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Friday, March 27, 2015

Academic WorldQuest, BSU- March 28th

41°59'17"N 
70°58'21"W
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Usually EarthView travels to destinations outside the realm of Bridgewater State University but today's event happens to bring us to Kelly Gymnasium right next door to the Science & Mathematics Center where EarthView is stored when not in use. 

Today we welcome the high school students who are competing in WorldQuest's Boston Regional Competition as part of the journey to compete in the National Academic WorldQuest. 

Academic WorldQuest, a global knowledge competition that has become a flagship program of the World Affairs Councils of America, is a fun, friendly and powerful way for high school students to learn about international affairs.  Teams comprising four students typically prepare in an after-school setting over the course of several months. 

At today's Boston regional competition, teams view a PowerPoint presentation of 100 multiple-choice questions covering topics such as people in the news, world geography, elections, international organizations and current events.  The event is open to parents, friends and the general public, who also are given answer sheets and enjoy playing along.  The winning high school team travels to Washington, D.C., in April to compete in the National Academic WorldQuest, virtually all expenses paid.

We wish good luck to everyone competing today and we here at EarthView continue to be impressed by the amount of knowledge students have on the subject of Geography!

Atlantic Questions

During our visit to Tenney Grammar School in Methuen, students asked a couple of interesting questions about the Atlantic Ocean. Because we were not exactly certain of the answers, we promised to add a couple of maps to the blog, to benefit them and any other curious readers.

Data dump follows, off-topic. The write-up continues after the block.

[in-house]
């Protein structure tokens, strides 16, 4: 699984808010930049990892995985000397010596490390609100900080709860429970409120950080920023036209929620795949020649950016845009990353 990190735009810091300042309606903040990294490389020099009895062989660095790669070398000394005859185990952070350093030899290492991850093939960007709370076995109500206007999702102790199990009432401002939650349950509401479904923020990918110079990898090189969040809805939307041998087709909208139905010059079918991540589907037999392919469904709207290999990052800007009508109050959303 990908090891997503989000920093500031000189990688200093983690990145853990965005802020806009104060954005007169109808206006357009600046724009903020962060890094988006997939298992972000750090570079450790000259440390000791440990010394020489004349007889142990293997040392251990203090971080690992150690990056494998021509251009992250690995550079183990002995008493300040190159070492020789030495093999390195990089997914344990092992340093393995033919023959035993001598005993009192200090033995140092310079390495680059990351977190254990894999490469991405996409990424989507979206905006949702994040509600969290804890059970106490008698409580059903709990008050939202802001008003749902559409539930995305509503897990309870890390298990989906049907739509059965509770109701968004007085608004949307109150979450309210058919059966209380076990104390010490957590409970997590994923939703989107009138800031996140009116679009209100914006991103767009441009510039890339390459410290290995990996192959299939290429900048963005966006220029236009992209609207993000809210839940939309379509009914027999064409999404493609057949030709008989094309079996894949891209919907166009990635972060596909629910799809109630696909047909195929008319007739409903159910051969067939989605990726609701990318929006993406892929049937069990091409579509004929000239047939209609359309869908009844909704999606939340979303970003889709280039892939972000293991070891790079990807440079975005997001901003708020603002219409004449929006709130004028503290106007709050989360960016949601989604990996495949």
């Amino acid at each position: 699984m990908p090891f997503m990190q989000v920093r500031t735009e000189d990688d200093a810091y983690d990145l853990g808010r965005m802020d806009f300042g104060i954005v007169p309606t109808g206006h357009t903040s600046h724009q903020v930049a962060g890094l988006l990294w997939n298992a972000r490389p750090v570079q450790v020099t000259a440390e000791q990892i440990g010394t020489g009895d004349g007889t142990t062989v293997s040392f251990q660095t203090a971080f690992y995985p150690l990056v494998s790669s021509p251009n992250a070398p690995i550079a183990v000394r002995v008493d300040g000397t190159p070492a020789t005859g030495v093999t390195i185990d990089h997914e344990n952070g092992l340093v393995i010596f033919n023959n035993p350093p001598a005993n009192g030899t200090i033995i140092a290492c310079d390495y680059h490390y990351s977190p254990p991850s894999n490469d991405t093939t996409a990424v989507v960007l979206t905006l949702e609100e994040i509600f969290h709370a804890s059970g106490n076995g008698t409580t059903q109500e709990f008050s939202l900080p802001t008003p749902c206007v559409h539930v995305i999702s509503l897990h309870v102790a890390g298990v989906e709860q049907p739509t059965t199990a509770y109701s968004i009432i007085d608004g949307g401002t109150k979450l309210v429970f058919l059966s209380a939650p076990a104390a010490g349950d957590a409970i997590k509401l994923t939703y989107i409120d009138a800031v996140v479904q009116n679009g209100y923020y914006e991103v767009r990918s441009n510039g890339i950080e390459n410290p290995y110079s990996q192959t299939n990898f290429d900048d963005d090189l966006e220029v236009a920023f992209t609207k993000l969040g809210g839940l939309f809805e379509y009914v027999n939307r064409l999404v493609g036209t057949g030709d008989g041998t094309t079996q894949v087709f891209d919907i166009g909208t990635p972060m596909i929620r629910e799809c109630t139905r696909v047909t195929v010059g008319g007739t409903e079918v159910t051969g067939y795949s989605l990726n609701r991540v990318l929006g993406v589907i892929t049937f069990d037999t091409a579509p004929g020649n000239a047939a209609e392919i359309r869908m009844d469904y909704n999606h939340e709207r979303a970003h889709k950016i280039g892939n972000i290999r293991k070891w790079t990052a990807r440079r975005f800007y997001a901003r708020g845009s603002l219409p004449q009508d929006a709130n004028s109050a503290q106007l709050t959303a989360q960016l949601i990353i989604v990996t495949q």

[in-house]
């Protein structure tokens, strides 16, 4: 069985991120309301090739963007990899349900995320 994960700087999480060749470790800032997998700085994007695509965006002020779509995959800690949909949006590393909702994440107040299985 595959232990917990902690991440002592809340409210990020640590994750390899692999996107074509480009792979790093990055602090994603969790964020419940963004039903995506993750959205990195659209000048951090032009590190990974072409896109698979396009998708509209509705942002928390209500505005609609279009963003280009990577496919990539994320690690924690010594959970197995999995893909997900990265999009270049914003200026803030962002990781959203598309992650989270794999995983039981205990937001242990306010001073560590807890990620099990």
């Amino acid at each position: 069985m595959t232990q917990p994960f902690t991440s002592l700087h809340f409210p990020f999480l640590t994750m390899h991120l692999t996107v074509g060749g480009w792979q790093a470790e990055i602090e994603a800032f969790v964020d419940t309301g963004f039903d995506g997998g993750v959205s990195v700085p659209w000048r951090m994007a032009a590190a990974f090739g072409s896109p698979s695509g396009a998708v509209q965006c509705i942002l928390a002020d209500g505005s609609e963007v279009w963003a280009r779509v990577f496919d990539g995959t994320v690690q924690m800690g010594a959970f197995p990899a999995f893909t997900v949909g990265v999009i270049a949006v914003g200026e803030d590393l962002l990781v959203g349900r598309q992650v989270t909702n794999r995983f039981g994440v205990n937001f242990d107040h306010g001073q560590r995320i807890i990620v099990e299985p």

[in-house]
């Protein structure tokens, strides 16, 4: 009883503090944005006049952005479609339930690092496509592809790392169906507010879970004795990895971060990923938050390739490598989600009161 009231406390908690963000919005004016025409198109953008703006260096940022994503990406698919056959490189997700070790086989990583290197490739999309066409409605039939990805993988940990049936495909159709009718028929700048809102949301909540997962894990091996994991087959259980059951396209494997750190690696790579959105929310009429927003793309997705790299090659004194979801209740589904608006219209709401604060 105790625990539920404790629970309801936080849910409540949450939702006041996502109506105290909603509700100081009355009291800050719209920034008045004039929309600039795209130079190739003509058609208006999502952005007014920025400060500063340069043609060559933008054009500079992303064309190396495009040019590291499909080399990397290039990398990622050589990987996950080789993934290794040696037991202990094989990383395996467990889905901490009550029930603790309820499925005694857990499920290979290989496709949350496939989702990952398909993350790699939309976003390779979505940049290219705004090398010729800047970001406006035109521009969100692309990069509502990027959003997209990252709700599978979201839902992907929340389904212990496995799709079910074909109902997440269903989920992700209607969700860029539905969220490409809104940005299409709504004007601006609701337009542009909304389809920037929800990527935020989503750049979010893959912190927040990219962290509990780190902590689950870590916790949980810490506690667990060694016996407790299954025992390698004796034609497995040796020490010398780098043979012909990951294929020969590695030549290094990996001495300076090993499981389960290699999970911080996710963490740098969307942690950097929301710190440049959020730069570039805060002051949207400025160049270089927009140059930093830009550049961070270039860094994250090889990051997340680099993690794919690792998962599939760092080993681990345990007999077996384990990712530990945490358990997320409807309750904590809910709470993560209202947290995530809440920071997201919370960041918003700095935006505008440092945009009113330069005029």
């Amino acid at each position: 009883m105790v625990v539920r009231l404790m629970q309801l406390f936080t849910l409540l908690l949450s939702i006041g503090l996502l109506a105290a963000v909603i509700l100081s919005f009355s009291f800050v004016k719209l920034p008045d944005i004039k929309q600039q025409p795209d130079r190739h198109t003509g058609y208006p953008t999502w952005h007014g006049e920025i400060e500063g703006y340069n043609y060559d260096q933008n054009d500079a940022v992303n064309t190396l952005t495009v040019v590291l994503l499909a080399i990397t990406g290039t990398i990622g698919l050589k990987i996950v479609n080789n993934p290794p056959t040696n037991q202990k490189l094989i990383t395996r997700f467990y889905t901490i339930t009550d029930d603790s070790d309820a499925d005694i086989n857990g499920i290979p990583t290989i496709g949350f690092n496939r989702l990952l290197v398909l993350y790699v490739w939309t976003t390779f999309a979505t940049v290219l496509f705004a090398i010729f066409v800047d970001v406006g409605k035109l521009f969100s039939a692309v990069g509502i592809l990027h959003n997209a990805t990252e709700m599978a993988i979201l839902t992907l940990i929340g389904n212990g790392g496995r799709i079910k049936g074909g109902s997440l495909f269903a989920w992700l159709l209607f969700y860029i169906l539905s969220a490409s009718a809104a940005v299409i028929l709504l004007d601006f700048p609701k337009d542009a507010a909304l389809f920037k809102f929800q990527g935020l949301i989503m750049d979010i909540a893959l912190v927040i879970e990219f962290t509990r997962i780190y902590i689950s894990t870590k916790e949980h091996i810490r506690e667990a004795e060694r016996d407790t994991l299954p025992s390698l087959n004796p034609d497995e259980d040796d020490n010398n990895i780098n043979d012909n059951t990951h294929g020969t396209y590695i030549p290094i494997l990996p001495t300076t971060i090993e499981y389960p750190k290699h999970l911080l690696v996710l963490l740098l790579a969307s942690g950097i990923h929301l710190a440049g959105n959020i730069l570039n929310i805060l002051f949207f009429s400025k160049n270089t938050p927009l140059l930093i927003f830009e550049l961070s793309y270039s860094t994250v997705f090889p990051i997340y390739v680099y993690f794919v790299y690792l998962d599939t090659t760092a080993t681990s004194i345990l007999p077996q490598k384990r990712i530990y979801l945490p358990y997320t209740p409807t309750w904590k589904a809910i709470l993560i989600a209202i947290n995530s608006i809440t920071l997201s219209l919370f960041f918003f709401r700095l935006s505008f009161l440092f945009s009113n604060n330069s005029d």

The first question was about the location of the Bermuda Triangle, the purported "spooky" area of the northeast Atlantic. We could point out the British dependency of Bermuda -- which is a popular destination for cruises from Boston -- but we were uncertain of the orientation of the triangle. We found this map on the Bermuda Triangle page of the National Oceanic and Atmospheric Administration (NOAA), a scientific agency of the U.S. Government. The page includes a link that explains the US Coast Guard's opinion about the Triangle. During our visit, we mentioned the smaller and less famous Bridgewater Triangle, named for EarthView's home town.

While Bermuda is in a warm part of the North Atlantic, the other question students had for us was about a tragedy in the colder far north. The question is about the 1912 sinking of the "unsinkable" Titanic as it voyaged from England to New York.
Astronomers at Texas State University show the location of the sinking, along with a possible path of the iceberg that was carried into the ship's path. This study was done by astronomers because of the possible role of the moon in the unexpected movement of the iceberg. In looking for such maps, we also found an interesting use of Geographic Information Systems in mapping the home locations of all of the ship's passengers.

The passenger list exhibits a concept geographers call a "distance-decay" function, meaning that the greatest number of passengers if found near the ports of origin and destination and decline with distance. Viewers of the ESRI Titanic Passengers map can explore these patterns in detail and can also separate the passengers according to economic class because tickets were sold in three very distinct classes.

Thursday, March 26, 2015

Tenney Grammar School, Methuen- March 27th

42° 43' 55" N
71° 10' 40" W 
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The EarthView team is pleased to be back at Tenney Grammar School In Methuen for the third year in a row! 



If you have seen our team in previous years while visiting Tenney Grammar, we might look a little different. Today just so happens to be the Massachusetts Round of the National Geographic Geography Bee.  Our very own Dr. Domingo is a judge and Ms. Rosalie, aka. the Globe Lady, is the moderator at today's event! 


As you may or may not know, the National Geographic Geography Bee is a competition that is open to all schools that  teach students in grades 4-8. Each school holds its own Geography Bee competition and typically there is a winner from each grade level. The winners of each grade level then compete against each other to determine the winner of the school. The winning student then has to take a 1 hour written test about Geography. If he or she scores high enough on the test, he/she is eligible to compete at the state level. Only the top 100 students in each state are allowed to compete at the state level.